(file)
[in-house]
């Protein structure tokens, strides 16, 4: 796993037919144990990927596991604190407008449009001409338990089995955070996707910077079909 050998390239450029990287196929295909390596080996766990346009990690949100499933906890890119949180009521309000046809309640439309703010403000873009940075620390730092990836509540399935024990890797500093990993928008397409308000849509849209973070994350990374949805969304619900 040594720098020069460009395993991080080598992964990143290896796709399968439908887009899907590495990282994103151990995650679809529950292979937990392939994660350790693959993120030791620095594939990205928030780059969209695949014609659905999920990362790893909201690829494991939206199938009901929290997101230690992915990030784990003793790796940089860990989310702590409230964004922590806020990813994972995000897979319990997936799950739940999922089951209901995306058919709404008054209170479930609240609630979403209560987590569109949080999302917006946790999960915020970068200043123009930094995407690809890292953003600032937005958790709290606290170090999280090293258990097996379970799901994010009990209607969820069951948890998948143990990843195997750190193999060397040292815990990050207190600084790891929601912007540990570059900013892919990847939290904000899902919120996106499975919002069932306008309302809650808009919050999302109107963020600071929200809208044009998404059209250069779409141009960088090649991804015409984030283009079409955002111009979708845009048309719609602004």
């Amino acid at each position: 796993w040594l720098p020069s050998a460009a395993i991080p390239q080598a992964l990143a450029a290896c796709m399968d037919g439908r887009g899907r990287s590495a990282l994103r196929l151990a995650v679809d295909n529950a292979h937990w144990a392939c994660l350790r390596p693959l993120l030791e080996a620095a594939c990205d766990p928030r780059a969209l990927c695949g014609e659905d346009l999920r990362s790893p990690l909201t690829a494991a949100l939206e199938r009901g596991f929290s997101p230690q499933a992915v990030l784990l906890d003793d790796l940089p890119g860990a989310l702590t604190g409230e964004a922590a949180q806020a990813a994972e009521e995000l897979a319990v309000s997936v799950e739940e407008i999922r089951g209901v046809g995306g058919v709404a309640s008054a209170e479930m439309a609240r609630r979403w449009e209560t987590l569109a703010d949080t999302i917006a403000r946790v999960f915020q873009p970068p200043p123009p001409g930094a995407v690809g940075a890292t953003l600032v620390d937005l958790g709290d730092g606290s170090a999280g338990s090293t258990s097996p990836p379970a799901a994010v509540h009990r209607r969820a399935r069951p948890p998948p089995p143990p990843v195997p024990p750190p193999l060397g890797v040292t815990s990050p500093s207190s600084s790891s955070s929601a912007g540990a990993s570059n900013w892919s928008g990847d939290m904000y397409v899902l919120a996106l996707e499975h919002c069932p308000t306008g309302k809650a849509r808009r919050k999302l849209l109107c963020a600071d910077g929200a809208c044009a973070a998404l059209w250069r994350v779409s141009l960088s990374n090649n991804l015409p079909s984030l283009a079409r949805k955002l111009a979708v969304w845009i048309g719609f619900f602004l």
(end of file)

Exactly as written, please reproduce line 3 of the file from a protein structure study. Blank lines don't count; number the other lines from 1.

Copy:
């Amino acid at each position: 796993w040594l720098p020069s050998a460009a395993i991080p390239q080598a992964l990143a450029a290896c796709m399968d037919g439908r887009g899907r990287s590495a990282l994103r196929l151990a995650v679809d295909n529950a292979h937990w144990a392939c994660l350790r390596p693959l993120l030791e080996a620095a594939c990205d766990p928030r780059a969209l990927c695949g014609e659905d346009l999920r990362s790893p990690l909201t690829a494991a949100l939206e199938r009901g596991f929290s997101p230690q499933a992915v990030l784990l906890d003793d790796l940089p890119g860990a989310l702590t604190g409230e964004a922590a949180q806020a990813a994972e009521e995000l897979a319990v309000s997936v799950e739940e407008i999922r089951g209901v046809g995306g058919v709404a309640s008054a209170e479930m439309a609240r609630r979403w449009e209560t987590l569109a703010d949080t999302i917006a403000r946790v999960f915020q873009p970068p200043p123009p001409g930094a995407v690809g940075a890292t953003l600032v620390d937005l958790g709290d730092g606290s170090a999280g338990s090293t258990s097996p990836p379970a799901a994010v509540h009990r209607r969820a399935r069951p948890p998948p089995p143990p990843v195997p024990p750190p193999l060397g890797v040292t815990s990050p500093s207190s600084s790891s955070s929601a912007g540990a990993s570059n900013w892919s928008g990847d939290m904000y397409v899902l919120a996106l996707e499975h919002c069932p308000t306008g309302k809650a849509r808009r919050k999302l849209l109107c963020a600071d910077g929200a809208c044009a973070a998404l059209w250069r994350v779409s141009l960088s990374n090649n991804l015409p079909s984030l283009a079409r949805k955002l111009a979708v969304w845009i048309g719609f619900f602004l």